Those letters written in fits of anger, for whom are they written? My angriest letters were more pathetic lamentations to myself, expressions of disgust over how I could be so very stupid. And when I was in the presence of kind good people -- people like Devrim -- I felt ashamed that I had allowed my anger to control me. And what was I angry at myself for? For my sexuality. Yes, that was unacceptable. If I were a Turkish girl, I would have kept that out of the relationship completely. We European and Americans, we were promiscuous they said. But was it promiscuity still after nine months, a year, ten years. How long before one became legitimate? Without marrying, and thus implicitly becoming Turkish and Muslim, one was always a promiscuous infidel. I didn't like the terms anymore. Actually, I had never much liked them, but now I felt personally wounded by them. Mustafa wasn't even a Sunni, but an Alevi, a curious sect which mixed elements of Christianity and Islam, and believed in tolerance and universalism and equality between the sexes. Oh fuck it, he just didn't like me. This had nothing to do with being an infidel or an unbeliever or being promiscuous; this just had to do with me. I couldn't piece it together.

Ayşe, huh? Well, even I liked Ayşe. She had a great sense of humor and a funny way of telling stories and she was a feminist and did interesting photography projects for her degree. Yes, ok, she was in her thirties and still hadn't finished school and never worked and lived off, what? I could never really figure this out, how did she live? How did she make money? There was the two year relationship with an Englishman making heaps of money in graphics and advertising; maybe he had paid for her housing and other expenses. I took care of myself, I always took care of myself, and that got me precisely where exactly? Walking through the snow on the coldest day of the year on the way to the pharmacist, I thought of that joke about the pigs.

"Why are European women so promiscuous?"
"Because they eat pork, and pigs are promiscuous animals."

Yes, it was a funny one. I couldn't stop laughing as I walked through the snow on the coldest day of the year on the way to the pharmacist.

the end of an era

and I locked
the door then
put out the
got myself a beer
sat there
in the dark

I liked that
that's the way
I continued to live
from then on.

there were no more
after that
the writing got much

everything got much

you've got to
get rid of
false friends and
bloodsuckers first
before they

--Charles Bukowski's "The End of an Era" (lines 160-199)

Wednesday, July 30, 2014

Dating a Gulenist is Confusing

One Sunday morning my friend Ben called. He had gone on a departmental picnic the day before and had many strange conversations. He wondered if we could meet so that he could talk out some of the weird experiences of the day before.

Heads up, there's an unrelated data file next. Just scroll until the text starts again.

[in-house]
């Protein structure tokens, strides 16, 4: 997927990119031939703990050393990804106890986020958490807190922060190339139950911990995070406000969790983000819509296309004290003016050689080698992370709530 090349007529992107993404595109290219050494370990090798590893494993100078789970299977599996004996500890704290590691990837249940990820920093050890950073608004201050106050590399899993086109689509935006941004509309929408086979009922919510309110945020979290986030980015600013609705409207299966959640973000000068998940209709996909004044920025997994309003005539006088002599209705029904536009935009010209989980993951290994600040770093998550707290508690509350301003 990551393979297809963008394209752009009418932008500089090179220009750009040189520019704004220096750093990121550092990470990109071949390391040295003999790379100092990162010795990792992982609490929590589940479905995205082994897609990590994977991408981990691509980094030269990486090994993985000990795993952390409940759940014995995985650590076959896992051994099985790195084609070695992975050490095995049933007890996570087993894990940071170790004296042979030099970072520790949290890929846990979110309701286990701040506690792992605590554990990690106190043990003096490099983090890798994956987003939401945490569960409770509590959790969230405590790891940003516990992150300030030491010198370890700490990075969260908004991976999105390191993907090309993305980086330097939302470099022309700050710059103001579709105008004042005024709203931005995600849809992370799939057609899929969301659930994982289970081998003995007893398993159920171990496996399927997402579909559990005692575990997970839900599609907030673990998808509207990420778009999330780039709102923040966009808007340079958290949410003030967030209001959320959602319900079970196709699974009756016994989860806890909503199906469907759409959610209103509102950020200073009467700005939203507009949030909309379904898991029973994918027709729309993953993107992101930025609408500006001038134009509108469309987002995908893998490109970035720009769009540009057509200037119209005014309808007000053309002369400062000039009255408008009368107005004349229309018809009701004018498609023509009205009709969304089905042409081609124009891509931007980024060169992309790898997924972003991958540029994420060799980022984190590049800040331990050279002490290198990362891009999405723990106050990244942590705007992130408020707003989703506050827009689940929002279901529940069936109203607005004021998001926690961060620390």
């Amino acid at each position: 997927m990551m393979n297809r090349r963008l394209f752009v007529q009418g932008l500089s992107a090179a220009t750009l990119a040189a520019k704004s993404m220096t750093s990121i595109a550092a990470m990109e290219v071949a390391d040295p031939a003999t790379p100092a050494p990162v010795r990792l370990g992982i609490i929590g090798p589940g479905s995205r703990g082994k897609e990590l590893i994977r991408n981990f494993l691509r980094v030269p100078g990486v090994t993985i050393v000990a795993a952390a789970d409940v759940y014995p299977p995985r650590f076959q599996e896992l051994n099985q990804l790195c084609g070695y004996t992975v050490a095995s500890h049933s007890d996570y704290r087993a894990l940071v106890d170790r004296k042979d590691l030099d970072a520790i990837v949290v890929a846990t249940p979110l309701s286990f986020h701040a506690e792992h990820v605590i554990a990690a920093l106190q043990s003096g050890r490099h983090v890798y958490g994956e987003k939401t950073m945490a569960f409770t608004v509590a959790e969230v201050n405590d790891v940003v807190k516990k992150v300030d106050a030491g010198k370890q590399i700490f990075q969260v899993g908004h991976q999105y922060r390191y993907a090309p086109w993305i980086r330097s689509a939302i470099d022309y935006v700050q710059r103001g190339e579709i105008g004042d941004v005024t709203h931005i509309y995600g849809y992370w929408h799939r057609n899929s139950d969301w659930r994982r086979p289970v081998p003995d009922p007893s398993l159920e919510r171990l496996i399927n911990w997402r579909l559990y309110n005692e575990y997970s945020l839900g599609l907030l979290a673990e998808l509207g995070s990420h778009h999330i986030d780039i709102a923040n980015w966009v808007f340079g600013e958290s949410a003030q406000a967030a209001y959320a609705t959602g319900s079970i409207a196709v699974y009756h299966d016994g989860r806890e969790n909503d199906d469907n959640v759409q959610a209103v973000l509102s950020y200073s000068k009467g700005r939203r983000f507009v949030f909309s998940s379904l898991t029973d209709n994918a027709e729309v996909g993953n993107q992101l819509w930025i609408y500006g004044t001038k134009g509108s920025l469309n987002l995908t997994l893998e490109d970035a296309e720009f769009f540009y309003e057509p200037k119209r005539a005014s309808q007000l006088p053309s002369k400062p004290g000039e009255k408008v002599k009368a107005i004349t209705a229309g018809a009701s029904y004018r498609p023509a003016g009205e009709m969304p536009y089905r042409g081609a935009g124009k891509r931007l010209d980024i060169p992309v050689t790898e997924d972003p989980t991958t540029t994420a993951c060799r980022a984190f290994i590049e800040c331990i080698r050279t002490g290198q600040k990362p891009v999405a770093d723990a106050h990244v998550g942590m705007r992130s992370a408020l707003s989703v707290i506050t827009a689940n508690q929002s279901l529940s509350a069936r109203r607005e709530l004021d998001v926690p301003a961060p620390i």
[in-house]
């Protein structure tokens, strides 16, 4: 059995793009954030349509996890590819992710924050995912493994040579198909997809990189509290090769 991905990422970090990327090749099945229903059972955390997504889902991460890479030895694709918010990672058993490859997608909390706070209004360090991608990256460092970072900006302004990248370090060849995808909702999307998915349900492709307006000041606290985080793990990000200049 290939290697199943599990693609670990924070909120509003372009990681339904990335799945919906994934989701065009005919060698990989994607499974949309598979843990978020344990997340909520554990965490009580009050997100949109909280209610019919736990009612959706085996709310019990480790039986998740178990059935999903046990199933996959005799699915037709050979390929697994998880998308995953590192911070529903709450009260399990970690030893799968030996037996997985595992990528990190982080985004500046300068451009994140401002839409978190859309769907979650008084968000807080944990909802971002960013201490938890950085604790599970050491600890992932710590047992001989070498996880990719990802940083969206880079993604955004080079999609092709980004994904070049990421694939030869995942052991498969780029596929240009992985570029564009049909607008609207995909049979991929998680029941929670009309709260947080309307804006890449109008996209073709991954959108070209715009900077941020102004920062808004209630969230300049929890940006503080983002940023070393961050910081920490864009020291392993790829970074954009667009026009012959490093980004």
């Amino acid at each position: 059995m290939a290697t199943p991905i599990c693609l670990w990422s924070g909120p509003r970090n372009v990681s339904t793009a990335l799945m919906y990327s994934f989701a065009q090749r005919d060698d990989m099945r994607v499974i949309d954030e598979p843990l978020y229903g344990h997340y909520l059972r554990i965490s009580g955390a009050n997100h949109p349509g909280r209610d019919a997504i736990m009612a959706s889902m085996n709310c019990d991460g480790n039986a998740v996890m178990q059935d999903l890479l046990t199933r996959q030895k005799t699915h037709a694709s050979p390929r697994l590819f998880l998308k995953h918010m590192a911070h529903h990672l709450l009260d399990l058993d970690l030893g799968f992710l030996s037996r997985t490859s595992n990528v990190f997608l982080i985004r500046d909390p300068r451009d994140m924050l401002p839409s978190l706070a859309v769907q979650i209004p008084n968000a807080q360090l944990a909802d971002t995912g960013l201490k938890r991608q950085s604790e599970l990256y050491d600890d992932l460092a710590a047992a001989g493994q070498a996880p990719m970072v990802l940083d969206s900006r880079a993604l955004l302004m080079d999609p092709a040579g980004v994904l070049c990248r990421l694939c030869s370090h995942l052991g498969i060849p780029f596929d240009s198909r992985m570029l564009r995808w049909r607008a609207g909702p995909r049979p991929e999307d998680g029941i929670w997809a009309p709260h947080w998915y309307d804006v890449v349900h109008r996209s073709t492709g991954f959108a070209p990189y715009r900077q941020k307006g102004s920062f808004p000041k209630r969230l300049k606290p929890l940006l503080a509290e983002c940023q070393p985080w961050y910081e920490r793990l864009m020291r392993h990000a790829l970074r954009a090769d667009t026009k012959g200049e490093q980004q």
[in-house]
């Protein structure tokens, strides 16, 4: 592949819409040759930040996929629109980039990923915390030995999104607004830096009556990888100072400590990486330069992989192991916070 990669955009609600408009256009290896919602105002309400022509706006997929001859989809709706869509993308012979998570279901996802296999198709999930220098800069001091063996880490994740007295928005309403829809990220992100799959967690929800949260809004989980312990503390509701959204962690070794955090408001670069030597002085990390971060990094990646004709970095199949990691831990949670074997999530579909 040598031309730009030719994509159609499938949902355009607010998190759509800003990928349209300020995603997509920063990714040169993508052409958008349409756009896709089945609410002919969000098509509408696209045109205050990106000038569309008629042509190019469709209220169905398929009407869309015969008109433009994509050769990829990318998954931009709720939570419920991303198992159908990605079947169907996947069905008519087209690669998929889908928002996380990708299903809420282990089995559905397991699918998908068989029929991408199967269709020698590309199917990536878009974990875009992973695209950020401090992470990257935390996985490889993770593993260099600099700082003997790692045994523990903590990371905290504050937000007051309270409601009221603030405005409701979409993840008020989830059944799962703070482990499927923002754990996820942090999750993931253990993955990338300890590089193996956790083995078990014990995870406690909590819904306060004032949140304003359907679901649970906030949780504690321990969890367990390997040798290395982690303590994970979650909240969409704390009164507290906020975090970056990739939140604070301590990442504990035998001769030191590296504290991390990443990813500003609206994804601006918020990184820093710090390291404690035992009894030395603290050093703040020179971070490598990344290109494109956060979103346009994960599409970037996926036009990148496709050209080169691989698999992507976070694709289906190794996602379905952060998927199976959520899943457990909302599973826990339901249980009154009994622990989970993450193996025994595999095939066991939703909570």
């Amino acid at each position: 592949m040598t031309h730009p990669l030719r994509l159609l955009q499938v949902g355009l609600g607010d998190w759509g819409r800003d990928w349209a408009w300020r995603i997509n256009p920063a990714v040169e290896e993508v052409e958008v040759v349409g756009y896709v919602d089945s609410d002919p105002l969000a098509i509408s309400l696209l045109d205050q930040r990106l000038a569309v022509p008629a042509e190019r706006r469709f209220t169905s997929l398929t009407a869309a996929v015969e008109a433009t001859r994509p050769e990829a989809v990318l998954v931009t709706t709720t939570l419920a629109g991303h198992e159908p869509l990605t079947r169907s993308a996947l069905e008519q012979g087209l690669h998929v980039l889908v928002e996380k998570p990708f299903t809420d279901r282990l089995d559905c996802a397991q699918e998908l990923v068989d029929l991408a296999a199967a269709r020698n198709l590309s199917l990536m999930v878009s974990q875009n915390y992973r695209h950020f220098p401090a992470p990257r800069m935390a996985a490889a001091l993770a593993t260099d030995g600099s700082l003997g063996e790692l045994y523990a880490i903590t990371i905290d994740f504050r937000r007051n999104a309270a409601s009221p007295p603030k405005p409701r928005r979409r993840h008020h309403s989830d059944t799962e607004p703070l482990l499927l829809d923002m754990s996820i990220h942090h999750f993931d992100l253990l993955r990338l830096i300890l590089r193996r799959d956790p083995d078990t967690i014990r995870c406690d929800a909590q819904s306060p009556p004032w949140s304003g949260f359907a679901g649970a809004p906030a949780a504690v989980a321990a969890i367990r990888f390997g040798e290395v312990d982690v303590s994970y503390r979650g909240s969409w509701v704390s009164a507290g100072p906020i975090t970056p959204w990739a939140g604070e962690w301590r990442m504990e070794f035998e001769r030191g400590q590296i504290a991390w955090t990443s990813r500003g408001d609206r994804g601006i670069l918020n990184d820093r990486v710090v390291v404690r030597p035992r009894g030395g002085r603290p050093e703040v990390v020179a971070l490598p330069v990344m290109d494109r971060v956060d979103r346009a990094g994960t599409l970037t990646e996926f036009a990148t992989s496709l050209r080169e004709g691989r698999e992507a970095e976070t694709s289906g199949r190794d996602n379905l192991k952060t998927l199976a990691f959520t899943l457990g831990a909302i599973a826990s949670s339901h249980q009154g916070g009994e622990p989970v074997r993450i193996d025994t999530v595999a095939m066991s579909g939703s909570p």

His American colleague, Dorothy, who had recently converted to Islam, sat next to him on the ferry, so that she could discuss the evils of the state of Israel and the merciless subjugation of the Palestinian people. He felt discouraged when his former student, Nurtan, showed up at the ferry station wearing a headscarf. She was in fact more than just his former student. They had been seeing each other for weeks, and she had never mentioned wearing the scarf. She worked at Ben's university and all employees of all universities in Turkey were banned from wearing the headscarf while at work.

Nurtan was old enough to have a relationship with Ben, and she was not his student anymore because she studied English literature and had chosen a major professor from that field. She had given a paper at a conference they both attended and had flattered him by remembering every word of their conversations almost two years later.

At the picnic they disappeared for a while and kissed in the more wooded parts of the island.

"But I can't look at her the same when she's wearing that thing. I'm just trying to ignore it, but I just can't get around it--it's in the way."

Then, on the way back, the entire group migrated to a nearby mosque to pray. Ben was overwhelmed by how many of his colleagues and students insisted on praying.

"Even Dorothy went up to the women's section and didn't come back for the next twenty minutes. I got the feeling that no one wanted to be caught standing outside the mosque - not even on the most beautiful spring day of the year!"

Ben's relationship with Nurtan became stranger and stranger. They began to see each other off campus. They would meet at a Starbuck's and then walk to Dolmabahce Palace or to Galata Tower or to have fish at some restaurant with a view of the Bosphorus. She wore the headscarf and even interrupted their dates to go to the mosque and pray.

"But she never says a word about the ring," said Ben. "I'm wearing my wedding ring. She's wearing her headscarf and she links arms with me while we're walking and the weird thing is, she's more submissive in the scarf. She doesn't want to choose her own dessert. She wants me to choose. Same with her drink, she'll have whatever I'm having. Why doesn't she care more about the ring?!"

Elegantly Dressed Wednesday: Christina Fallin of Pink Pony